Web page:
Solar cells made from tin could be a cost-effective alternative to new models based on lead, becoming an environmentally-friendly power source. Lead is used in laboratory solar cells to absorb sunlight, in tests of the next generation devices. 

Northwestern University researchers designed the new solar cell. These can be created using simple chemical processes and without the use of hazardous materials. 

Mercouri Kanatzidis, an inorganic chemist, led the research into tin as a possible component in solar cells. 

Lead components in the most modern laboratory solar cells are formed into what is called a perovskite structure. The new energy-gathering technology uses this same formation using tin in place of the toxic metal. These materials, first developed in 2008, may revolutionize solar cell technology. 

Lead perovskites are capable of converting around 15 percent of the light that strikes them into electricity. Researchers hope their new development will allow tin to rival or even surpass those efficiency levels. Initial tests reported just 5.73 percent from the new cells. 

"Further efficiency enhancements are expected following optimization and a better fundamental understanding of the internal electron dynamics," researchers wrote in an article announcing the results of their investigation. 

Tin has a couple big advantages over lead as a material for solar cells. The perovskite salts can be dissolved, unlike lead. Afterward, they can be recovered from solution without heating. Second, the material can absorb light over a wider range of wavelengths than lead.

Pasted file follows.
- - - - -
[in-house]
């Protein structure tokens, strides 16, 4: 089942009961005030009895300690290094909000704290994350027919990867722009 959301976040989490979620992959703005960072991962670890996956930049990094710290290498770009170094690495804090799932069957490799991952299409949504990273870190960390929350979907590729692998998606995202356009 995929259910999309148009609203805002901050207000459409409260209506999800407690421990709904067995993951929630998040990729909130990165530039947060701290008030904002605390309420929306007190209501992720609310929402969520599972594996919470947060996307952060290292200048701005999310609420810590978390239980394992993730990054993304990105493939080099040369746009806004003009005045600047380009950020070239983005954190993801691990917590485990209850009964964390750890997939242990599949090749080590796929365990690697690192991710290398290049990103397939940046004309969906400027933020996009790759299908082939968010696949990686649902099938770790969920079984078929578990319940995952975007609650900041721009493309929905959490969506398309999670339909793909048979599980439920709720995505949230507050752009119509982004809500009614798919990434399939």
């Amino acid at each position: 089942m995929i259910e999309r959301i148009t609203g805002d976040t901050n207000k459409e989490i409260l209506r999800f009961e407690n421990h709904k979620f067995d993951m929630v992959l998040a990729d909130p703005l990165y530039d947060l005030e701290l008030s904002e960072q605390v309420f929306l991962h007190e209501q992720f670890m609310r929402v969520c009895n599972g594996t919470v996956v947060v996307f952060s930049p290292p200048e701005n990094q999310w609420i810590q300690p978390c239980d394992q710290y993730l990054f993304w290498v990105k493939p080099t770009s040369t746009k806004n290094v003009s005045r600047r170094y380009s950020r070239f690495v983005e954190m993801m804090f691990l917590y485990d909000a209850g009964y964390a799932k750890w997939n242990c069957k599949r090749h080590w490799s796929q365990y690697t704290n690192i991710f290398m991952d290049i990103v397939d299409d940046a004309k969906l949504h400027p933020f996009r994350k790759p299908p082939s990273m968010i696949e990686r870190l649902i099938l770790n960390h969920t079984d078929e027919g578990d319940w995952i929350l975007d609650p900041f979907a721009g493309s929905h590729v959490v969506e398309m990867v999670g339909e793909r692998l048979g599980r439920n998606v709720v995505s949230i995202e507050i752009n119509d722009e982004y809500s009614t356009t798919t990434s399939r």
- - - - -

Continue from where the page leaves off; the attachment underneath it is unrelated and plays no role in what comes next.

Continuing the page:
"There is no reason this new material can't reach an efficiency better than 15 percent, which is what the lead perovskite solar cell offers. Tin and lead are in the same group in the periodic table, so we expect similar results," Kanatzidis said.

The new cells are composed of five layers. The top layer is composed of electrically-conducting glass. Under this is a layer of titanium dioxide, then the tin perovskite layer to conduct electricity. An essential "hole transport" layer was placed under this, composed of pyridine, a chemical related to benzene. The bottom layer is gold, to conduct and transmit electricity. 

"Our tin-based perovskite layer acts as an efficient sunlight absorber that is sandwiched between two electric charge transport layers for conducting electricity to the outside world," Robert P. H. Chang, a nanoscientist at the university, said in a press release announcing the discovery. 

The entire cell is less than 0.00008 inches thick. Solar cells installations are becoming more and more common worldwide, as nations work to fight global climate change. 

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